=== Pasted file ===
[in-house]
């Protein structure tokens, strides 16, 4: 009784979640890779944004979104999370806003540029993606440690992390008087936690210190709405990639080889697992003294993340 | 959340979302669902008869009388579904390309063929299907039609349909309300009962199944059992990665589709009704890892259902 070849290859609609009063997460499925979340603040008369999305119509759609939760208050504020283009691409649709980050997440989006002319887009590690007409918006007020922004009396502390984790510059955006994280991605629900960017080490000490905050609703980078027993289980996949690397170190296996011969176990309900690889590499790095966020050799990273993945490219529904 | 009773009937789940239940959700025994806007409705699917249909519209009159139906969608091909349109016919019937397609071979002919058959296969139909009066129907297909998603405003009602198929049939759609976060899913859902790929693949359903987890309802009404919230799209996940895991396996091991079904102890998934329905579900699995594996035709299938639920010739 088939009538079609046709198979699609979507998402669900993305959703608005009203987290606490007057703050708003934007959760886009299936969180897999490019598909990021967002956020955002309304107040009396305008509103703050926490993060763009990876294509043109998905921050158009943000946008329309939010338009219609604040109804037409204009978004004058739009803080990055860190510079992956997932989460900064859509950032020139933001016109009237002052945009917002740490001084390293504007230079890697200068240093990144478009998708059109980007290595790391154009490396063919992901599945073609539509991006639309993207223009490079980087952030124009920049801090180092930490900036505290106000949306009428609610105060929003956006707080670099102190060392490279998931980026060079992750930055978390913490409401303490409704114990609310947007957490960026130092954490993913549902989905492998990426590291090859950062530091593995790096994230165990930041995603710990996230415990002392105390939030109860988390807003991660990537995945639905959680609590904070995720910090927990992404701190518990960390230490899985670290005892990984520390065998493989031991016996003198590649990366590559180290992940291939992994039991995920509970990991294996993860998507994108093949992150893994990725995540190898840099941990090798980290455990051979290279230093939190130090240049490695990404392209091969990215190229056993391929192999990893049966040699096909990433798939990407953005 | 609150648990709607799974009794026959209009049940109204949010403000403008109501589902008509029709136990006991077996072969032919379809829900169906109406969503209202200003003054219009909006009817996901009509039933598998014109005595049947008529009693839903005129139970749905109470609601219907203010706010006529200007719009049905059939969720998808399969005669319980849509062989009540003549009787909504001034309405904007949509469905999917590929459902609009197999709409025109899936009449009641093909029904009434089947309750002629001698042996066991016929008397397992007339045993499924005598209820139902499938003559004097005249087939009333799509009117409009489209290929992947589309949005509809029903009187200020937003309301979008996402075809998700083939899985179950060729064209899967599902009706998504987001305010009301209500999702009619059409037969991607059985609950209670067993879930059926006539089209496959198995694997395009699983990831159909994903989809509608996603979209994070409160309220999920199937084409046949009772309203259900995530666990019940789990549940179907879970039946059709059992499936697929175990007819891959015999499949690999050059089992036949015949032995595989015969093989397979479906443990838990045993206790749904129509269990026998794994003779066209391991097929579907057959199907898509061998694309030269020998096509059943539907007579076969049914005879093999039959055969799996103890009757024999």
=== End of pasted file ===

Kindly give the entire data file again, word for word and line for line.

[in-house]
């Protein structure tokens, strides 16, 4: 009784979640890779944004979104999370806003540029993606440690992390008087936690210190709405990639080889697992003294993340 | 959340979302669902008869009388579904390309063929299907039609349909309300009962199944059992990665589709009704890892259902 070849290859609609009063997460499925979340603040008369999305119509759609939760208050504020283009691409649709980050997440989006002319887009590690007409918006007020922004009396502390984790510059955006994280991605629900960017080490000490905050609703980078027993289980996949690397170190296996011969176990309900690889590499790095966020050799990273993945490219529904 | 009773009937789940239940959700025994806007409705699917249909519209009159139906969608091909349109016919019937397609071979002919058959296969139909009066129907297909998603405003009602198929049939759609976060899913859902790929693949359903987890309802009404919230799209996940895991396996091991079904102890998934329905579900699995594996035709299938639920010739 088939009538079609046709198979699609979507998402669900993305959703608005009203987290606490007057703050708003934007959760886009299936969180897999490019598909990021967002956020955002309304107040009396305008509103703050926490993060763009990876294509043109998905921050158009943000946008329309939010338009219609604040109804037409204009978004004058739009803080990055860190510079992956997932989460900064859509950032020139933001016109009237002052945009917002740490001084390293504007230079890697200068240093990144478009998708059109980007290595790391154009490396063919992901599945073609539509991006639309993207223009490079980087952030124009920049801090180092930490900036505290106000949306009428609610105060929003956006707080670099102190060392490279998931980026060079992750930055978390913490409401303490409704114990609310947007957490960026130092954490993913549902989905492998990426590291090859950062530091593995790096994230165990930041995603710990996230415990002392105390939030109860988390807003991660990537995945639905959680609590904070995720910090927990992404701190518990960390230490899985670290005892990984520390065998493989031991016996003198590649990366590559180290992940291939992994039991995920509970990991294996993860998507994108093949992150893994990725995540190898840099941990090798980290455990051979290279230093939190130090240049490695990404392209091969990215190229056993391929192999990893049966040699096909990433798939990407953005 | 609150648990709607799974009794026959209009049940109204949010403000403008109501589902008509029709136990006991077996072969032919379809829900169906109406969503209202200003003054219009909006009817996901009509039933598998014109005595049947008529009693839903005129139970749905109470609601219907203010706010006529200007719009049905059939969720998808399969005669319980849509062989009540003549009787909504001034309405904007949509469905999917590929459902609009197999709409025109899936009449009641093909029904009434089947309750002629001698042996066991016929008397397992007339045993499924005598209820139902499938003559004097005249087939009333799509009117409009489209290929992947589309949005509809029903009187200020937003309301979008996402075809998700083939899985179950060729064209899967599902009706998504987001305010009301209500999702009619059409037969991607059985609950209670067993879930059926006539089209496959198995694997395009699983990831159909994903989809509608996603979209994070409160309220999920199937084409046949009772309203259900995530666990019940789990549940179907879970039946059709059992499936697929175990007819891959015999499949690999050059089992036949015949032995595989015969093989397979479906443990838990045993206790749904129509269990026998794994003779066209391991097929579907057959199907898509061998694309030269020998096509059943539907007579076969049914005879093999039959055969799996103890009757024999």